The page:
Regional cooperation in hydrocarbon and renewable energy sources

Updated On: Feb 3rd 2015

Integrating the natural gas resources of Trinidad and Tobago with the hydroelectric power of Guyana and Suriname into a grid to service the needs of the region for cheaper and cleaner energy is a project of the Point Lisas-based ENMAN Group proposed Wednesday to the Energy Conference at the Hyatt Regency Hotel.

The proposal is for electricity to be transported from south Trinidad via a submarine cable to an industrial estate like Point Lisas on the eastern coast of Guyana. Electricity will then be transmitted overland and to Suriname.

In a future development stage, hydro-electric power, potentially in abundant supply in the two Caricom member states on South America will be sent through the submarine cable system to T&T to be distributed up the Caribbean chain of island nations.

“The project involves a public-private partnership approach we believe the time is right for it,” President of ENMAN, Donald Baldeosingh told the Energy Conference.

“We are looking for partners to contribute technical assistance and financial investment from institutions such as the Caribbean Development Bank and the Inter-American Development Bank to carry feasibilities studies to make the project a commercially bankable one,” Baldeosingh told the Trinidad & Tobago Energy Conference, organized by the Energy Chamber of Trinidad and Tobago.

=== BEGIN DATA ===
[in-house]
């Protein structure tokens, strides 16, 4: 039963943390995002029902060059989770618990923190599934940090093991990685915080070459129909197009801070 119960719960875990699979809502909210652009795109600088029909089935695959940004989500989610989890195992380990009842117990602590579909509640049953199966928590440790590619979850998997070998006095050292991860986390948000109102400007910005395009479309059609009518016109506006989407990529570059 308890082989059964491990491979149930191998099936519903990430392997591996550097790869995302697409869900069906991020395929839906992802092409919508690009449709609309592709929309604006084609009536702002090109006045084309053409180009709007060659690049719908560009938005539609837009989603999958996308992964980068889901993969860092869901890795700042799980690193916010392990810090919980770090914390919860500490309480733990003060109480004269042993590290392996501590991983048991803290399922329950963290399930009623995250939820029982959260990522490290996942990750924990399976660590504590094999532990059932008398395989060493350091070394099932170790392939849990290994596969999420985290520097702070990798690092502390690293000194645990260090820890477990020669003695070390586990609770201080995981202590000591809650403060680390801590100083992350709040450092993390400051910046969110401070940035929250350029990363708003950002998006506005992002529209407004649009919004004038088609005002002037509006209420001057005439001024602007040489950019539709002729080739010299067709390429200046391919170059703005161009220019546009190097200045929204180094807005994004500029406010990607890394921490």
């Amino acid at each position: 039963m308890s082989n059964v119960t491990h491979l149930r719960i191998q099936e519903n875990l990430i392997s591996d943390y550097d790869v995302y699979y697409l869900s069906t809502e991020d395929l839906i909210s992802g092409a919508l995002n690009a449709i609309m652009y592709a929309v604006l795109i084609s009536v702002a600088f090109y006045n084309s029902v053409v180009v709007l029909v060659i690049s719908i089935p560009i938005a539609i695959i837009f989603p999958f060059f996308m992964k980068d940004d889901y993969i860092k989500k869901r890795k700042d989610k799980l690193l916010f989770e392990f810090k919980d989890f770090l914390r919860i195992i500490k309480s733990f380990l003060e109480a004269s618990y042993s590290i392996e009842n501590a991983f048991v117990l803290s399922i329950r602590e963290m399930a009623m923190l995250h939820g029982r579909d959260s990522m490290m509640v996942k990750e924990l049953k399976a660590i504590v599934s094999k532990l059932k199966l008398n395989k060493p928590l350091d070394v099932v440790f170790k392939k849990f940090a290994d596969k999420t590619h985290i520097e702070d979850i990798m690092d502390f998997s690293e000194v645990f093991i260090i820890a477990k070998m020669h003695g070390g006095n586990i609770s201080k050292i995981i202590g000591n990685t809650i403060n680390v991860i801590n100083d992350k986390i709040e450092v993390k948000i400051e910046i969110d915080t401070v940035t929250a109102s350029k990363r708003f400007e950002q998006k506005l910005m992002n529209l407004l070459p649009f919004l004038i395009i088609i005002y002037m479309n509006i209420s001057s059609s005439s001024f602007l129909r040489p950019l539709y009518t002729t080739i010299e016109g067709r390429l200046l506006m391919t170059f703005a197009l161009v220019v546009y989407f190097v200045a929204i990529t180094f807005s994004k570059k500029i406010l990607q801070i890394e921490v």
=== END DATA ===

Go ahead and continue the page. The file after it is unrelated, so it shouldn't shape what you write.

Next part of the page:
He estimates the submarine cable from T&T to Guyana and overland transport facilities to Suriname will cost US$1 billion.

He says the project should be started without delay, eventually involving a wide range of partners in the venture.

But Caricom countries must also have plans and programmes to break the present almost complete dependence on hydrocarbon resources for energy and to make optimum use of the region’s renewable resources.

In the context of climate change realities impacted by greater quantities of harmful carbon emissions from hydrocarbons, the Caribbean Community Climate Change Centre is developing a project to assist Caricom states to adapt and survive having to expend large quantities of financial resources on energy fuels which in turn contribute significantly to relatively large quantities of carbon emissions.

“By 2033, SIDS Dock (Small Islands Developing States) the project of Climate Change Centre will mobilise US$20 billion to invest in the transformation of the Energy Sector to achieve a 25% increase in energy efficiency, to receive 50% of electric power from renewable sources and a 25% decrease in conventional transportation fuel use,” Dr. Kenrick Leslie Executive Director of the Caribbean Climate Change Centre told the Energy Conference.